After the climb.

I chose to treat my week on the trail as a real pilgrimage, contemplating life, death, and my past, present, and future. While I hope to share many of my experiences from the trail, I'll be unpacking others, far more personally, for years to come.

I bought a bag of  tea grown on these bushes. The Kumano Kodo is the trail that splits off to the right.

I'd heard it said that walking these ancient trails was like stepping back in time. In addition to being only a third of the story, it's an enormous understatement. I have seldom felt as connected to the past, the present and the future as during my seven long, but irreplaceable, hiking days on the Kumano Kodo pilgrim trail.

The woods are lovely, dark, and deep . . .

We seldom take the time to reflect on where we've been, where we are, and where we're going. The needs of the day take precedence.

The future is that way.

But my holiday wish for everyone, this year, is that you take the time to step off the beaten path (into the trees, or into history, if you can) and center yourself in your life and your dreams again.


Saturday, December 8, 2018

The Story of Chanukkah, It's Telling is Long Overdue


With December upon us, I was thinking of my traditional Christmas post when it hit me that this week is Chanukkah, and I’ve written nothing about it. Ever.  Shame on me.  So I searched around for a way to tell its story and through the kind help of my-son-the-rabbi settled upon the version told on the website Judaism 101.  I’ve tinkered a bit with it, but it’s virtually lifted straight off that website. So thank you, whoever wrote this piece.  By the way, for those of you who wonder why one who writes about Greece is writing about Chanukkah… read on.

Chanukkah, the Jewish festival of rededication, also known as the festival of lights, is an eight-day festival beginning on the 25th day of the Jewish month of Kislev (roughly equivalent to December).

Chanukkah is probably one of the best-known Jewish holidays, not because of any great religious significance, but because of its proximity to Christmas. Many non-Jews (and even many assimilated Jews) think of this holiday as the Jewish Christmas, adopting many of the Christmas customs, such as gift-giving and decoration. It is ironic that this holiday, which has its roots in a revolution against assimilation and the suppression of Jewish religion, has become the most assimilated, secular holiday on the Jewish calendar.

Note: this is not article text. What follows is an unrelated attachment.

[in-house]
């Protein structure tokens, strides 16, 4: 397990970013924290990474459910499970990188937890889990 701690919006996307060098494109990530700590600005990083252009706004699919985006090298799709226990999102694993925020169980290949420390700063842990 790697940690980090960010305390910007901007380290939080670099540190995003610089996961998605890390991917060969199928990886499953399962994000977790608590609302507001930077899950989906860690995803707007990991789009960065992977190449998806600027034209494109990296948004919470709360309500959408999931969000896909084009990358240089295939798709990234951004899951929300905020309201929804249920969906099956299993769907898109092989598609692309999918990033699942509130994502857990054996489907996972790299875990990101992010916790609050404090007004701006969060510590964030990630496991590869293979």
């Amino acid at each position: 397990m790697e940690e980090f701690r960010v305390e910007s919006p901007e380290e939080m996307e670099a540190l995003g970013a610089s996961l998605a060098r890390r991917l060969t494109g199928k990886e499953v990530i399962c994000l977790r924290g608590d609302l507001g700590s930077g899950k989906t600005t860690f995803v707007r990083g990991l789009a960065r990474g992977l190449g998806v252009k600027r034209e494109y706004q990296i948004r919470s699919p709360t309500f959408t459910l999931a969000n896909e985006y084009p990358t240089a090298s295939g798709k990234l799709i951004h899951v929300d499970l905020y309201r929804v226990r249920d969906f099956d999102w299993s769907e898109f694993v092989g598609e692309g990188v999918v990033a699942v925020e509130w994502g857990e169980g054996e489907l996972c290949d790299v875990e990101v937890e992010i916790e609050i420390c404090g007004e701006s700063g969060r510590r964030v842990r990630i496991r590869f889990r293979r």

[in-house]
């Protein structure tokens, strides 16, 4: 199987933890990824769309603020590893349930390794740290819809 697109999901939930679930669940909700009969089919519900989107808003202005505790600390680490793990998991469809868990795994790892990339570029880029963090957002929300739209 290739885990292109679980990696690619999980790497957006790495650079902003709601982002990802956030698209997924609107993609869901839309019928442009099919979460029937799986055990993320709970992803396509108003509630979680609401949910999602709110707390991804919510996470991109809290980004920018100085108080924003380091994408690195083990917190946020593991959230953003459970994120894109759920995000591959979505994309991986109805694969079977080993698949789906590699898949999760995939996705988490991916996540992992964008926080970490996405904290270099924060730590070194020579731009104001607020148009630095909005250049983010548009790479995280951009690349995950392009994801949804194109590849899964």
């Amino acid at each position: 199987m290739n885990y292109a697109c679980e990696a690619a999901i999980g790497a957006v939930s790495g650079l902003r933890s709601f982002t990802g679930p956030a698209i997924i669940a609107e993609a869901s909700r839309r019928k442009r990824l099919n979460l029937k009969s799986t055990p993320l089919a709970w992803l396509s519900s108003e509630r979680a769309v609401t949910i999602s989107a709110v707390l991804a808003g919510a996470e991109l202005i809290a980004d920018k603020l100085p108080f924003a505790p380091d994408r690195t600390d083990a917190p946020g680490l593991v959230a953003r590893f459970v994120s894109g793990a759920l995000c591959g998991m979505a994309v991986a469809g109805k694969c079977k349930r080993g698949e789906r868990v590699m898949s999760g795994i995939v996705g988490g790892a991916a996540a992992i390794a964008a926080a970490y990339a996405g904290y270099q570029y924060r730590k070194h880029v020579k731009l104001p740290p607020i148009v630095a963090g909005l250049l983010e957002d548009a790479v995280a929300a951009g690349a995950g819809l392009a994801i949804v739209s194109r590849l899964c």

Alexander the Great

The story of Chanukkah begins in the reign of Alexander the Great. Alexander conquered Syria, Egypt and Palestine, but allowed the lands under his control to continue observing their own religions and retain a certain degree of autonomy. Under this relatively benevolent rule, many Jews assimilated much of Hellenistic culture, adopting the language, the customs and the dress of the Greeks, in much the same way that Jews in America today blend into the secular American society.

Antiochus IV
More than a century later, a successor of Alexander, Antiochus IV was in control of the region. He began to oppress the Jews severely, placing a Hellenistic priest in the Temple, massacring Jews, prohibiting the practice of the Jewish religion, and desecrating the Temple by requiring the sacrifice of pigs (a non-kosher animal) on the altar. Two groups opposed Antiochus: a basically nationalistic group led by Mattathias the Hasmonean and his son Judah Maccabee, and a religious traditionalist group known as the Chasidim (no direct connection to the modern movement known as Chasidism). They joined forces in a revolt against both the assimilation of the Hellenistic Jews and oppression by the Seleucid Greek government. The revolution succeeded and the Temple was rededicated.

Judah Maccabee
According to tradition as recorded in the Talmud (the written version of original oral law and commentary comprising Jewish civil and ceremonial law), at the time of the rededication there was very little oil left that had not been defiled by the Greeks. Oil was needed for the menorah (candelabrum) in the Temple, which was supposed to burn throughout the night every night. There was only enough oil to burn for one day, yet miraculously, it burned for eight days, the time needed to prepare a fresh supply of oil for the menorah. Significantly, an eight-day festival was declared to commemorate this miracle, not the military victory.